What is the worst thing for us humans?
Uncertainty. Unpredictability. Ambiguity about how things are going to move forward. Because just like every other living organism, we want to survive above all else. If we have the impression that our survival is uncertain, then we don’t function as well. Instead, we direct our energy, our emotions, and our focus towards the potential dangers.
That is why we love leaders who give us the image that we want, one that we can believe in and that lets us feel safe. In more critical terms, we are easily seduced. Especially in times of uncertainty and when we feel threatened.
If we interpret this more positively, we see that we as leaders have the opportunity to give our employees support, confidence, and stability. Especially in times of change and digitalization, people need security, stability, and self-confidence. If you as a leader can charismatically state that a credible future goal is achievable, then you are giving your employees the security they need. As a leader, you therefore need so-called visionary charisma to gather your team behind you. With this, you kill two birds with one stone: You calm those who are looking for security and you also gain comrades in arms.
How does this work? What can you do as a leader to give your employees support and lead them positively through change?
What ingredients do you need for visionary charisma?
Here are seven ingredients to develop visionary charisma. Ask yourself which ingredients you already possess and which ones you still need to work on.
If you want your employees to believe you, then you first need an unshakeable belief in your goal or your approach. You also need good reasoning: Clear numbers, data, and facts as well as crystal-clear reasoning, which allows your future vision to be understandable and feasible.
Do your eyes light up when you talk about your plans, your ideas, your vision? Do you maintain eye contact? Can you hardly wait to tell your employees about it? Do you move your whole body, your legs, and do you gesticulate with your arms? Do you raise your eyebrows while talking because you simply have to? With such an energetic body language, you can transmit your vision to other people.
Do you use metaphors or imagery that speak to others immediately and emotionally because these clearly represent positive values? Tell a story that is dramatic, exciting, and populated by characters with whom your employees can identify.
Is your message easy to understand? Are you using a short and simple sentence that everyone can remember?
An example: In my presentations, I regularly use the example of the lion. I tell my audience, ’Hunt like a lion! But the lion doesn’t even hunt himself. In the lion pride, it is the females who hunt. They are slimmer, lighter, and can better follow the zigzagging of the antelope. So, they are better hunters.’ This clearly conveys my message of letting go: Delegate! Focus on what’s essential. And leave the rest alone.
Hence the title of my podcast Leading Like a Lion. If you want to know more, then read blog post 28 on this website on c o n s i s t e n t l y setting priorities.
Repeat your simple message, image, or metaphor at various opportunities, also during a speech. That way, your message will be driven deep into your audience’s consciousness.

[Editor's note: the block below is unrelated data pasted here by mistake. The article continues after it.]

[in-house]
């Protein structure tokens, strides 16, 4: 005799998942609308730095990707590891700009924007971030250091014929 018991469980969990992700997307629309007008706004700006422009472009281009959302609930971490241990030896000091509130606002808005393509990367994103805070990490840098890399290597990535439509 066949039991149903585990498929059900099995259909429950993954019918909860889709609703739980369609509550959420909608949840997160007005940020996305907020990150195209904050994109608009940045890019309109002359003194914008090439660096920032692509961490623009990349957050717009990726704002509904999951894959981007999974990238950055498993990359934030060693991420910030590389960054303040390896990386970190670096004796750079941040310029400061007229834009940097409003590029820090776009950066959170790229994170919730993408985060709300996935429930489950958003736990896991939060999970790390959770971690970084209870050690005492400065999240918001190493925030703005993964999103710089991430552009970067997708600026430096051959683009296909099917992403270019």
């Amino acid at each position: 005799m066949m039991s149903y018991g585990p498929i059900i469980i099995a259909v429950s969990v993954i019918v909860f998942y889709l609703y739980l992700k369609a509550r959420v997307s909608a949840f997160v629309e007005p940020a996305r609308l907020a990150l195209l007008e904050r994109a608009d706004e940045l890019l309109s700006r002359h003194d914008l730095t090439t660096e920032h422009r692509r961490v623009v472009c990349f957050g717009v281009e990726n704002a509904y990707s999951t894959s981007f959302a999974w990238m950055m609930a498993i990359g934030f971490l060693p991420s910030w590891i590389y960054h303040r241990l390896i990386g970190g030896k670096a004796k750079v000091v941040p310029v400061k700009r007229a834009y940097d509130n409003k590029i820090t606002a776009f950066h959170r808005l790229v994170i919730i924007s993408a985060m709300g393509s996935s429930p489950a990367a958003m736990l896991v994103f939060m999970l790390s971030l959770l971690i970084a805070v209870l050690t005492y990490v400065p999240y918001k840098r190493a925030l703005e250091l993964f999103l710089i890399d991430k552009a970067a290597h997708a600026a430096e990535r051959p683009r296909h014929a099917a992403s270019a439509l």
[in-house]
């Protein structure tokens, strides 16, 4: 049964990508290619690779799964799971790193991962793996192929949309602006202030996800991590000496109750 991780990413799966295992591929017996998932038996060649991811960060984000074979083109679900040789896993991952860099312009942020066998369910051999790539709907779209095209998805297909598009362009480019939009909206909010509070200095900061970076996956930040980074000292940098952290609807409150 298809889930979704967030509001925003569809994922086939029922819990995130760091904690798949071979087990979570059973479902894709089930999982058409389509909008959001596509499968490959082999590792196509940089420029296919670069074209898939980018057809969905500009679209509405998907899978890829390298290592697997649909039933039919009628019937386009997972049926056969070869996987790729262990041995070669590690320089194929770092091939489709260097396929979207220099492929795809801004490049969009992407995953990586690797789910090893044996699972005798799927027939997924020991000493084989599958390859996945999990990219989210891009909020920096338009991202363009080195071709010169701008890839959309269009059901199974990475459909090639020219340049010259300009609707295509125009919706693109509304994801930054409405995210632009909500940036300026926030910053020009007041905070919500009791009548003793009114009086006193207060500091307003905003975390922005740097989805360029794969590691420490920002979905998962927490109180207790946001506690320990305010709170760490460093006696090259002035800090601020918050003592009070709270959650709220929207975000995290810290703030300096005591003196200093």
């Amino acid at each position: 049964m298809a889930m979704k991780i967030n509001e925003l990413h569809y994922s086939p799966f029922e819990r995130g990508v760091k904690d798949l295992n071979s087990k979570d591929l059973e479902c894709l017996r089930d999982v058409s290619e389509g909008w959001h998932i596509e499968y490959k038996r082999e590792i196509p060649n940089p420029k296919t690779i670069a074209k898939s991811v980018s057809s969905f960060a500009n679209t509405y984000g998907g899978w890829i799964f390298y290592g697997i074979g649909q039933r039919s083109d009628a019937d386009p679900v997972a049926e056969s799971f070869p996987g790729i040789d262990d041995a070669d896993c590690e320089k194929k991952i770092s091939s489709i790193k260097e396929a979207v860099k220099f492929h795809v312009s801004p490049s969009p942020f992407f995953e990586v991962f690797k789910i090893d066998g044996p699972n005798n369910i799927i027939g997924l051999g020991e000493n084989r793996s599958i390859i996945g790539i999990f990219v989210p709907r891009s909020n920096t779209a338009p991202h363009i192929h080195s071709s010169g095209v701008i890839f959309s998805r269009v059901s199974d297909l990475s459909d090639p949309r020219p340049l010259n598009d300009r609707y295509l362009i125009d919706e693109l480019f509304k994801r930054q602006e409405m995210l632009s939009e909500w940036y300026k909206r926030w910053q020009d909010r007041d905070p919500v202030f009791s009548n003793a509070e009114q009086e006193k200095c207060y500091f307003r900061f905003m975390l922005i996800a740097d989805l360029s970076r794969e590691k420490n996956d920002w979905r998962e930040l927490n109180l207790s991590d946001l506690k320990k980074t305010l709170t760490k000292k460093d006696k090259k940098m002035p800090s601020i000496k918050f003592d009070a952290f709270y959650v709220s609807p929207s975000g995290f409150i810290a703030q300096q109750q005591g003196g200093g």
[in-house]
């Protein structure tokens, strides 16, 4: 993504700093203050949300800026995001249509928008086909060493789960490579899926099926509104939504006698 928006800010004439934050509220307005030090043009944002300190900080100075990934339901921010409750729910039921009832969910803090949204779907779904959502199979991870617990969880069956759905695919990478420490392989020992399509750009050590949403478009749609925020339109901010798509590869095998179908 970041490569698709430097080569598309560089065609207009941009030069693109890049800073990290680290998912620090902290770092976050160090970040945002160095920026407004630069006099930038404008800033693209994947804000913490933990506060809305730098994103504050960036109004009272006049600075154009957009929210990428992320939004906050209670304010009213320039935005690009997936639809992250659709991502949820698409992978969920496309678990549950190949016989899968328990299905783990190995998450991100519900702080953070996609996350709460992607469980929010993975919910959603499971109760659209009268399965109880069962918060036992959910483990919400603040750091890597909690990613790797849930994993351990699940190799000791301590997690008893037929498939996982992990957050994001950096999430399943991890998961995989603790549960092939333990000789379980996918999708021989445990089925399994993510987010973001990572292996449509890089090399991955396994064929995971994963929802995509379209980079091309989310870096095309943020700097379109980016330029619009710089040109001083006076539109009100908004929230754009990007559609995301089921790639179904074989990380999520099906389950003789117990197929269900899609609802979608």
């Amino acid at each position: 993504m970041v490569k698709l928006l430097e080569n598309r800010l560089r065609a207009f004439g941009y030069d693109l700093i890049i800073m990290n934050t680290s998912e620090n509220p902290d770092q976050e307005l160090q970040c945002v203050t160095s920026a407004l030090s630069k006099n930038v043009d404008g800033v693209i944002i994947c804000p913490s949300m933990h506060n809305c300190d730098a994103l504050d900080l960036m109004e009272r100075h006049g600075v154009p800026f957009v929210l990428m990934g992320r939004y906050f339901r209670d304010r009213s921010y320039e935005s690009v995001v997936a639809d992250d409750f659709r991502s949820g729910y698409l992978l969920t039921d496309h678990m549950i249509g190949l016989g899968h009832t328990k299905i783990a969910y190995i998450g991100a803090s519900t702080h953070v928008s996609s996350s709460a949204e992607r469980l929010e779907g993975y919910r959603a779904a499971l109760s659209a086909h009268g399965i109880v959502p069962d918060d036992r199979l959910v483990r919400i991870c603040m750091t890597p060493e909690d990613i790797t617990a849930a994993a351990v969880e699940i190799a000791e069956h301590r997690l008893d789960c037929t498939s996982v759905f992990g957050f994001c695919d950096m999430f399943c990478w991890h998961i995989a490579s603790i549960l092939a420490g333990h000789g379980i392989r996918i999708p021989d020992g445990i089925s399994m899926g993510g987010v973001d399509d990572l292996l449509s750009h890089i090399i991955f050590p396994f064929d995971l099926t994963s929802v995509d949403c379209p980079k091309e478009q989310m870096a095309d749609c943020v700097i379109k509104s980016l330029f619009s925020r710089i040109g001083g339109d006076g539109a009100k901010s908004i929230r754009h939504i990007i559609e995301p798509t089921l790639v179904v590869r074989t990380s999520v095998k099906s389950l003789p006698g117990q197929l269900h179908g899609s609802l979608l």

Speak clearly, lively, and modulated. State your core sentences with a firm stance, maintaining eye contact, and using slow and clearly articulated speech. Then pause and gaze meaningfully into the audience.
I always hear from leaders that their bosses always keep information from them, especially reasoning or background information. So, be transparent with your employees. And if you cannot divulge certain information just yet, then say that. Your team is clever, and they will understand.
In team trainings, I like to invite the team leader to start the workshop or training session with a few sentences. They often lose themselves in a long, ambiguous torrent of words. I advise using a short list of threes: Give three advantages, three steps, or three necessary behaviors. Less is more. Unstructured verbiage dilutes your strong message.
With your visionary charisma, you can improve your image. Colleagues, employees, and bosses will form a stronger and more potent image of you. At the same time, you have the responsibility to consciously lead your employees through these turbulent times of change. The charismatic way of communicating described here will help you to do this.
In which of these points are you already strong? In which could you get better quickly? I’m sure you prefer quick wins and low-hanging fruits, right? So, which behavior do you want to consciously implement more often, or which do you want to systematically improve? Note this behavior on a Post-it note or a piece of paper now. Stick it to your car’s steering wheel. On the way to work or to the gym or while on a business trip, you can think about how you will practice this behavior. On the way back, you can think about what went well and what you want to try again or what you want to do even better.
And if you ride a bike, then fix the Post-it to your handlebars. If you take public transport, then spend five minutes in the mornings and evenings thinking about the behavior. Ideally, take notes.
Two things are essential for great results and success in developing new habits: Regular repetition and plenty of time. If you are still looking for more useful tips to improve your weaker inner self, then head to Blog Inspiration 15 on my English homepage www.markus-jotzo.com Disciplined Implementing and New Habits or listen to Episode 11 of my German podcast Führen wie ein Löwe.
So that you make the best possible choices for your new habit, I recommend reading this short and snappy chapter again right now and identify an ingredient that you can optimize and start using more frequently today.
Success to you!